Under the banner headline “War on Freedom” today’s paper recounts yesterday’s murderous assault on the offices of Charlie Hebdo. Shock, outrage and fear fill the pages. An attack on a satirical magazine’s offices is equated with an attack on the freedom of speech, and thus an attack on democracy. Without supporting the terrorists, nor diminishing the sadness, I do think that we need to maintain a sense of proportion.
The first and most important point is simple; the attack failed. Yes, it killed some of the Charlie Hebdo staff; but, as anyone on Facebook could see by the plethora of people changing their picture to “Je Suis Charlie,” the attack actually achieved the direct opposite of what it is thought that it sought to achieve as pretty much everyone in the liberal world flicked extreme Islam a V sign. At a societal level the pen is mightier than the sword; you can’t defeat ideas with a Kalashnikov.
If the jihadists are indeed planning a “War of Freedom” then they have lost before they have begun. So I am not worried about that, and neither should anyone else be.
Some correspondents were surprised at the callous efficiency of the attack. Why? Terrorists train and learn from experience, just as soldiers do. Planning an armed attack on an undefended office doesn’t need a Rommel. Of course the policeman was killed. He represented a threat to the operation and from the moment it launched his chances of survival were about as high as (say) a sentry at an Afghan warlord’s compound. Like all combat, terrorism is a highly Darwinian environment in which the incompetent, idle and unprofessional die – those who learn and adapt survive. Given the near constant battles between Jihadists and Western military for the past two decades it should surprise no one that there are some competent terrorists about the place. However that is not worth getting worried about unless you place yourself at risk.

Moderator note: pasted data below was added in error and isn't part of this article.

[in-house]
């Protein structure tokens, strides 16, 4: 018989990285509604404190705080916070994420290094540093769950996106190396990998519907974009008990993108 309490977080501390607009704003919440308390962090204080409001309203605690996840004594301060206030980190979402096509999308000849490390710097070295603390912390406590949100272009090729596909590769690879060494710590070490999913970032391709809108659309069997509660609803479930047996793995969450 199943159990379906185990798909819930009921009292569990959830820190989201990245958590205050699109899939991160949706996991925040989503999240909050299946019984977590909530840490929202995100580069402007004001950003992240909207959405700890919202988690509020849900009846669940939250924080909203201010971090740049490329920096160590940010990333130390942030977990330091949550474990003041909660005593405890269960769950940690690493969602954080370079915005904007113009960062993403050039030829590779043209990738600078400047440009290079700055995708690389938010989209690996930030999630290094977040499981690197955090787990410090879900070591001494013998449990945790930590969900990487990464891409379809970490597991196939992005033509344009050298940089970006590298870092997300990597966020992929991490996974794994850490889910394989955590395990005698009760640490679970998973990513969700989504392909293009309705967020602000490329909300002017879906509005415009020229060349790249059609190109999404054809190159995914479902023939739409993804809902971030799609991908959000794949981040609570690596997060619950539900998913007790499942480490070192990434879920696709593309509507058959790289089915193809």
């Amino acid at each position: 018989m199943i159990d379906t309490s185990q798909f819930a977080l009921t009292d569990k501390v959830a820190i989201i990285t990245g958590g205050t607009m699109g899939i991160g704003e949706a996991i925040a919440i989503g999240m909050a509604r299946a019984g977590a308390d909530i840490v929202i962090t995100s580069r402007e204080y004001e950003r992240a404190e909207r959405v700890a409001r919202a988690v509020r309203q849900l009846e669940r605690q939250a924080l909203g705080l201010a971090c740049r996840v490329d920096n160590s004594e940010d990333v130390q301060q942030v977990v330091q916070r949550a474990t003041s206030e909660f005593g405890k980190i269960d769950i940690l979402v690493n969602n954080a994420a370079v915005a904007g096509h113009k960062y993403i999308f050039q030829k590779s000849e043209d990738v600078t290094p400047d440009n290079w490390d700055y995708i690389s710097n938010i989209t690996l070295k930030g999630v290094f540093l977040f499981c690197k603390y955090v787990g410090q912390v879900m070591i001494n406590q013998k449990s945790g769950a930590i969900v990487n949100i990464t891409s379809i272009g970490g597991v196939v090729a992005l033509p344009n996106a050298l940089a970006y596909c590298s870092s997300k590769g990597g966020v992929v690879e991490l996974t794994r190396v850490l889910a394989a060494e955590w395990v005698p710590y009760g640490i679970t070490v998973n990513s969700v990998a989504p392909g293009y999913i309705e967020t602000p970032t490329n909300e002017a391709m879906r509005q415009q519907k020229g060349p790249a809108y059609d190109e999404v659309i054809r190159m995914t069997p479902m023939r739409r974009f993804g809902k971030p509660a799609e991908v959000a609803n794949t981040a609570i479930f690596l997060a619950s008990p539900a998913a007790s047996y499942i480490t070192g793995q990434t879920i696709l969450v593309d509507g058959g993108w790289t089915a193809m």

So who is at risk? The chances of the average person being a victim of a terrorist attack are immeasurably small. More people were killed on the roads as a result of the post 9/11 flight ban than were actually on the planes used in the attacks themselves.
Obviously state institutions, the police and the military. But here in the UK we have been there before courtesy of the Ulster troubles. State institutions are well protected, and their workers are aware of the threats to their personal security. Throughout my military service like every other soldier (there were 150,000 of us back then) I had to check my car for bombs every time it was parked outside of a secure area. It was a minor inconvenience, but that is all. The savage machete attack on Drummer Rigby remains a rarity and most of the shock comes from the barbarism, not the fact that an off duty soldier was attacked. Again, the IRA has hardened us to expect that.
It can’t be a surprise that satirists are a target; remember Salman Rushdie and the Satanic Verses? That was back in 1989 so the perils of insulting Islam are well known. Charlie Hebdo chose to run the risks and sadly the consequences have caught up with them. Is it right that they should have been so violently attacked? Of course not; but that does not make it a shock. The nature of satire is that it is likely to generate retribution – Private Eye has spent a lot of time in court and paid a lot of its publishers’ money in damages over the years. Given that blasphemy is no longer unlawful and the general disdain of Islamic extremists for due process and the rule of law an attack of some sort was surely inevitable.